Ten Commandments Boy Scouts hike brings hundreds
Boy ScoutsHiking with a purpose

Ten Commandments Boy Scouts hike brings hundreds

Faith leaders, scouts and parents converge for daylong walk.

CW Kreimer, center, joined area faith leaders and representatives of the Boy Scouts at Rodef Shalom Congregation. 

Photo courtesy of CW Kreimer
CW Kreimer, center, joined area faith leaders and representatives of the Boy Scouts at Rodef Shalom Congregation. Photo courtesy of CW Kreimer

A day after scores nationwide gathered for turkey consumption, conversation and televised entertainment, nearly 300 area Boy Scouts, parents and clergy pursued reverence on a seven-hour walk. The 3.5-mile “Ten Commandment and World Faiths Hike” began at Rodef Shalom Congregation in Shadyside and culminated at the Islamic Center of Pittsburgh on Bigelow Boulevard.

The purpose of the hike is “to expose people to other people’s faiths, not to proselytize,” said CW Kreimer, the event’s organizer. By entering sanctuaries and engaging with clergy, participants get exposure to other faith traditions and understand that “they have to accept the fact that people have a right to believe what they want to believe.”

Kreimer conceived of the hike nearly 15 years ago after trying to parse the 12th point of “The Scout’s Law,” which notes that a Boy Scout must be reverent: “Be reverent toward God. Be faithful in your religious duties. Respect the beliefs of others.”

“It’s a fairly intangible thing to say that, but I thought that the Ten Commandment hike would be a great way to demonstrate that a Scout has reverence,” he said.

Kreimer, one of six Eagle Scouts in his family, reached out to diverse faith leaders, secured locations and welcomed 325 people on the first go-round. In subsequent years, the number of attendees has ranged from 300 to 500, with half the group typically being Scouts and the other half adults.

Since its origin, the program’s purpose has remained the same, though slight tweaks are not uncommon. Last year’s hike, which occurred roughly one month after the attack at the Tree of Life building, necessitated a reminder of American values, explained Kreimer.

“We started giving people a pocket-sized copy of the Constitution, and we put the First Amendment on the front of the booklet because one of the things that Scouts tries to do is instill values in youth,” he said.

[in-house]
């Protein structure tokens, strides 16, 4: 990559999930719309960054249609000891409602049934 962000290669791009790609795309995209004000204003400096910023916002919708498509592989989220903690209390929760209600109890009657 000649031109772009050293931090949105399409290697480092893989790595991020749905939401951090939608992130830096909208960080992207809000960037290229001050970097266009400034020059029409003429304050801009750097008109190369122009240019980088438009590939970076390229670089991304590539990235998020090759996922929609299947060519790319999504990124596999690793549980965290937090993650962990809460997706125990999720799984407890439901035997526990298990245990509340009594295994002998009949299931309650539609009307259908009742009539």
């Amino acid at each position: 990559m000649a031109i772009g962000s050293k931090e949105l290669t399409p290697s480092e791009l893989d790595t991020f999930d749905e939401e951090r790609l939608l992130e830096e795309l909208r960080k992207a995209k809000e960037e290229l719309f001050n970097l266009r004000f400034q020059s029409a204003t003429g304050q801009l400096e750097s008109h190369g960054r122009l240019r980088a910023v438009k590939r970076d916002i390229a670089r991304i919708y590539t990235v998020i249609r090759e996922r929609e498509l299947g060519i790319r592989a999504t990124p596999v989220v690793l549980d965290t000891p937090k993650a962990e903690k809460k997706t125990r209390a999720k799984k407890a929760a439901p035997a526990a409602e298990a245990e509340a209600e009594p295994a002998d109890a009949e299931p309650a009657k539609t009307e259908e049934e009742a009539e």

As spelled out in materials provided to participants, the protections afforded by the free exercise of religion, the freedom of speech and the right of people to peaceably assemble, speak to the heart of the hike. “If it wasn’t for the First Amendment, we couldn’t do the Ten Commandment hike,” said Kreimer.

Badge given to hike participants.
Photo courtesy of CW Kreimer

Susan Loether, of Allison Park, has been involved in the hike for about 10 years. The daylong program fosters knowledge among hikers, she explained.

This year, while hundreds sat in Rodef Shalom Congregation’s sanctuary, Loether, former education director at Rodef Shalom Congregation and Temple Ohav Shalom, shared insights on the week’s Torah reading. Loether waxed on the relationship between Jacob and Esau, and remarked that the same story is read on the same day in synagogues throughout the world.

“My passion is truly education,” she said. “I’ve been a Jewish educator for more than 40 years so I’m always happy to see people who are like little sponges who want to soak up all my knowledge.”

Father Christopher Bender was among those at Rodef Shalom Congregation. Bender, dean of Saint Nicholas Greek Orthodox Cathedral, has also participated in the hike for years, and described this year’s program as particularly noteworthy.

“This time, CW invited all of us clergy to join him and leadership at Rodef Shalom to help unroll the scroll of the Torah, which of course is where you find the Ten Commandments, which we did,” said Bender.

Discussion pertaining to those biblical portions, and to the history of Rodef Shalom’s building, fostered camaraderie, Bender explained.

“One of the things that most impressed me was the continuity that I felt between what we were being told and our own tradition, in terms of how we understand our role in the world and the importance of being faithful to God,” said Bender.

CW Kreimer holds a torah at Rodef Shalom Congregation. Photo courtesy of CW Kreimer

After departing Rodef Shalom Congregation, the group visited Holy Spirit Byzantine Catholic Church; St. Paul Cathedral; First Church of Christ, Scientist; and Saint Nicholas Greek Orthodox Cathedral, before heading to Heinz Chapel, where representatives from the Pittsburgh Buddhist Center, Hindu Jain Temple and Zoroastrian Association of Pennsylvania spoke. From Heinz Chapel, the group headed north to First Baptist Church before finishing at the Islamic Center of Pittsburgh.

“I felt that there was such respect shown, I thought it was a fantastic day,” said Bender. “The children really got education, both in the Ten Commandments but also in the importance of religious freedom in our Constitution, which I think today is threatened to some degree because of ignorance and fear, especially for those faiths that are not majority faiths.”
Loether hopes others will join in subsequent years.

“It’s every year on the Friday after Thanksgiving. It would be a great learning tool for anybody who’s interested,” she said. “It’s open to the entire community, not just Scouters and not just kids, and it’s a tremendous way to do outreach.”

Though the 14th hike just finished, Kreimer, 59, is already looking ahead to the 2020 tour.

“I had a heart attack when I was 45, right before I started to do this,” he said. “It’s a way to give back. It’s a way to build bridges. The more people that we have, the more bridges we build.” PJC

Adam Reinherz can be reached at areinherz@pittsburghjewishchronicle.org.

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